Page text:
The U.S. National Institute on Alcohol Abuse and Alcoholism (NIAAA) reports that 40% of traffic-related deaths during Christmas and New Year’s involve drunk drivers — a 12% increase over the rest of the month of December. According to the NHTSA, 2,597 people lost their lives due to motor vehicle traffic crashes during December 2010. The NHTSA also found that an average of 36 fatalities occurred each day in the U.S. 2001 and 2005 as a result of crashes involving an alcohol impaired driver. That number increased to 45 per day during the 3-day Christmas period and jumped to 54 per day over New Year’s holiday period.
Predictably, driving danger is higher than average during other holiday periods, too. According to the NHTSA, during Labor Day weekend in 2010, 147 people in the U.S. were killed as a result of drunk driving, which represented 36% of all highway fatalities during that period.
The IIHS found that the second deadliest day after July 4 was September 2, followed by August 13, July 15, May 20, and November 11. Perhaps surprisingly, New Year’s Eve ranked 7th, with 130 average fatalities.
IIHS also discovered that seven of the 25 deadliest days in the U.S. occurred during August, which made it the deadliest month on the road. September and July rank as the second and third deadliest months, according to the NHTSA, and March had the fewest auto fatalities.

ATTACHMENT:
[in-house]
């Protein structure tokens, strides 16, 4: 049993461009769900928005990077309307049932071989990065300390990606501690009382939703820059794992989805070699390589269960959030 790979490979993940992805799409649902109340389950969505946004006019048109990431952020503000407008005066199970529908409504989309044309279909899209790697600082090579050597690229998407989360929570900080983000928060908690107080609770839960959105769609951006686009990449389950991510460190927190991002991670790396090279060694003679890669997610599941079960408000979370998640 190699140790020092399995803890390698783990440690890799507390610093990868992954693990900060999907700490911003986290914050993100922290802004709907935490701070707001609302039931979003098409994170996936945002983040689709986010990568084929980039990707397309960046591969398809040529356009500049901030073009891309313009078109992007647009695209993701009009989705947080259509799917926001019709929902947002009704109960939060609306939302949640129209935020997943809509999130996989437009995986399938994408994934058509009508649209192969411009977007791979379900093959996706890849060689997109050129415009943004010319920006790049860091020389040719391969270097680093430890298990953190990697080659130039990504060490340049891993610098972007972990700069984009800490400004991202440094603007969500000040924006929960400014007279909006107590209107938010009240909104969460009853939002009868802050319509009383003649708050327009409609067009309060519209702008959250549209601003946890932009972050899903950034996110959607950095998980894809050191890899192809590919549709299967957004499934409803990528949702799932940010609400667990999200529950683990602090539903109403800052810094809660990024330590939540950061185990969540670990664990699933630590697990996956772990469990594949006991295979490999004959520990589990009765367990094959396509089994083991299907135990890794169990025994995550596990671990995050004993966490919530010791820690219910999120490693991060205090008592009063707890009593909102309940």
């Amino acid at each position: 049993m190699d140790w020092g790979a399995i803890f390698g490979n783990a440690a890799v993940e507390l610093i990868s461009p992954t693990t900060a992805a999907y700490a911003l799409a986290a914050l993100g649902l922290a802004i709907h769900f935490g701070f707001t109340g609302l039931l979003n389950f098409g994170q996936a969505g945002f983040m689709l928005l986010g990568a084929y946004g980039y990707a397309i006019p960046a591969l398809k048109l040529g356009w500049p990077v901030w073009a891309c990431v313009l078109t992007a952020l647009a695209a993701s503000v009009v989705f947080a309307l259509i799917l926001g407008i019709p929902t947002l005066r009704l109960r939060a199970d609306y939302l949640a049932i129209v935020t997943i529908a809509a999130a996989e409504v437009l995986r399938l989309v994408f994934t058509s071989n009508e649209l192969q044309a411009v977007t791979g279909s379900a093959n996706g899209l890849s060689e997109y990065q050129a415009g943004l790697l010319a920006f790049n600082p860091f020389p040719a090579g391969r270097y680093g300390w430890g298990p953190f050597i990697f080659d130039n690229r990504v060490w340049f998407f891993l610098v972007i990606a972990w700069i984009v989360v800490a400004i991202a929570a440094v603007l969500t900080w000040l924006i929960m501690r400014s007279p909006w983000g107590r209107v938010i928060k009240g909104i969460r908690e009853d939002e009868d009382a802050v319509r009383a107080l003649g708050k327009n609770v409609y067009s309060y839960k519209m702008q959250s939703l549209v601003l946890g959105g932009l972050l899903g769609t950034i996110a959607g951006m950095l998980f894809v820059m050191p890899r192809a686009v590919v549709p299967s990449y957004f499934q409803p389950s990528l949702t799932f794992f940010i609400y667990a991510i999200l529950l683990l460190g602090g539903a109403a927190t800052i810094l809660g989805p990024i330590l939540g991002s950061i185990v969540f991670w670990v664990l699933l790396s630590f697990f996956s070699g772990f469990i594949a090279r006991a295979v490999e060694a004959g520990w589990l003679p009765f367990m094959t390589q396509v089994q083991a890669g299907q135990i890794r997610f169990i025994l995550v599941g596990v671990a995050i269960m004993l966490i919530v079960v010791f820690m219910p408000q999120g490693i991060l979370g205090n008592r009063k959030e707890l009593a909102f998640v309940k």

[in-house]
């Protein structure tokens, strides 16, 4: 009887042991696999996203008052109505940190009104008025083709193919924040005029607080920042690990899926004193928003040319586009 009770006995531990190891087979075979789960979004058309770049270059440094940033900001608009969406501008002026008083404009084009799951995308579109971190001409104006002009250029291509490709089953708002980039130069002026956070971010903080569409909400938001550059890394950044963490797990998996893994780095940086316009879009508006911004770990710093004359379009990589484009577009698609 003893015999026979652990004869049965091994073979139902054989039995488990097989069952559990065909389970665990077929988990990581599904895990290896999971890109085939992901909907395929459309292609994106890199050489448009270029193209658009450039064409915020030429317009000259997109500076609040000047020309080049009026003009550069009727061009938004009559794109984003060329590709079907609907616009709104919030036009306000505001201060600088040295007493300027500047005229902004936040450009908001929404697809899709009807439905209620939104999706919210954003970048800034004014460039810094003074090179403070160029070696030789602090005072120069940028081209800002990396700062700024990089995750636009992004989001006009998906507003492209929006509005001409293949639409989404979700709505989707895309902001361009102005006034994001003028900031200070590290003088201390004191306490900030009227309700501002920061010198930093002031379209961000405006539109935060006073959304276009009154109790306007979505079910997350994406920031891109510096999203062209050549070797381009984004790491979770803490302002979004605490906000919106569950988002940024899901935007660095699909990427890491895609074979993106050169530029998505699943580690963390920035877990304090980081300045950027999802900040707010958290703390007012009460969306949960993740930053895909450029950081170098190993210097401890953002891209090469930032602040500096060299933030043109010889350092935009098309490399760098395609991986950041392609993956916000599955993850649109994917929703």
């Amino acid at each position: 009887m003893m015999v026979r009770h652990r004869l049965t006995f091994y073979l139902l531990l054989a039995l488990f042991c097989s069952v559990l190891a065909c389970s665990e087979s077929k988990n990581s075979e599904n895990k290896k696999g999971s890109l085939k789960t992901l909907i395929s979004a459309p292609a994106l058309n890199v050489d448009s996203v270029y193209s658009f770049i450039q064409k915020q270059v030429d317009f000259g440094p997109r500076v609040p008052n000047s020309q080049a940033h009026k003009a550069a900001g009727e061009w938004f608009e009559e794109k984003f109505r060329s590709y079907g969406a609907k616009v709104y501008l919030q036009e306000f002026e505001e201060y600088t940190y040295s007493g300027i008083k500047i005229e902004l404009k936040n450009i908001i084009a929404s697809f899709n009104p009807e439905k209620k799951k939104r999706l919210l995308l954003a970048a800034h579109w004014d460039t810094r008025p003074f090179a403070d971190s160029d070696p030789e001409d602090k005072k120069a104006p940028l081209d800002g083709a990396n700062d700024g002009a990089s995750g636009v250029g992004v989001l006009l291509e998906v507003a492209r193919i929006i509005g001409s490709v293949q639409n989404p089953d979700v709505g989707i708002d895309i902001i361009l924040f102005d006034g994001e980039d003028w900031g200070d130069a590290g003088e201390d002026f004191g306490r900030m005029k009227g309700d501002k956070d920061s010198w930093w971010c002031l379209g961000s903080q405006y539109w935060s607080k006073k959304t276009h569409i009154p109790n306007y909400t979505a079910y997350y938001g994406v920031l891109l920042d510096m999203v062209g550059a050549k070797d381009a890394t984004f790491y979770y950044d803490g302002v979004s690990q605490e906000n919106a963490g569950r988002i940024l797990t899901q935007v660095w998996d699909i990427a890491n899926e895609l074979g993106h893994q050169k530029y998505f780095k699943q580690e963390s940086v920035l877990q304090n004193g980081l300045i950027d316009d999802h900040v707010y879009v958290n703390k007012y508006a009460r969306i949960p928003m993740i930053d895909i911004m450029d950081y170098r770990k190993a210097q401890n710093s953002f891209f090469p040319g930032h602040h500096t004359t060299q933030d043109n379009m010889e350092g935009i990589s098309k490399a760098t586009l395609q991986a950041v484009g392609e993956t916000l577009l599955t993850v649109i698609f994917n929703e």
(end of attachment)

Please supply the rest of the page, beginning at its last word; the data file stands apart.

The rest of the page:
Many of the deadliest days occur when people celebrate special occasions and events, such as Cinco de Mayo or the Super Bowl. For example, a NHTSA study found that alcohol-related crashes claimed a life every 51 minutes on St. Patrick’s Day in 2010, accounting for 32% of all fatalities that occurred that day.
The NHTSA reports that most accidents occur during “rush hour,” between 3 p.m. and 6 p.m. And according to the NHTSA, Saturday is the most dangerous day of the week to drive, primarily because there are more cars – and more drunk drivers – on the road than any other day. According to the AAA Foundation for Traffic Safety, 31% of fatal drunk-driving accidents occur on the weekend, and the highest number of drunk drivers is on the road between midnight and 3 a.m. Fatal crashes are also four times higher at night than during the day.
While New Year’s Day might not be the most dangerous day to drive, it’s probably the most dangerous day to walk. According to a 2005 article in the journal Injury Prevention, more pedestrian deaths occur on New Year’s Day than any other day, including Halloween.
Pedestrian deaths are also more likely to occur on Fridays, Saturdays, and Sundays, when nearly half (49%) of all pedestrian fatalities occurred. Alcohol involvement — for driver or pedestrian — was reported in nearly half of all traffic crashes resulting in pedestrian deaths. And in one-third of pedestrian fatalities, the pedestrian was intoxicated.
In 2008, 69,000 pedestrians were injured in traffic crashes and 4,378 were killed, according to the CDC. One pedestrian was injured every eight minutes and one was killed every two hours. Thirty-eight percent pedestrian fatalities for those under age 16 occurred between 3 p.m. and 7 p.m.
It’s easy to calculate your own Most Dangerous Days to Drive. Anytime you consume alcohol and drive, you increase your risk of being in a car accident. Highway patrol departments are more familiar with the data than you. If you plan to drink during periods when driving dangers are elevated, be aware that the highway patrol is on alert, and that are determined to get intoxicated drivers off the highways.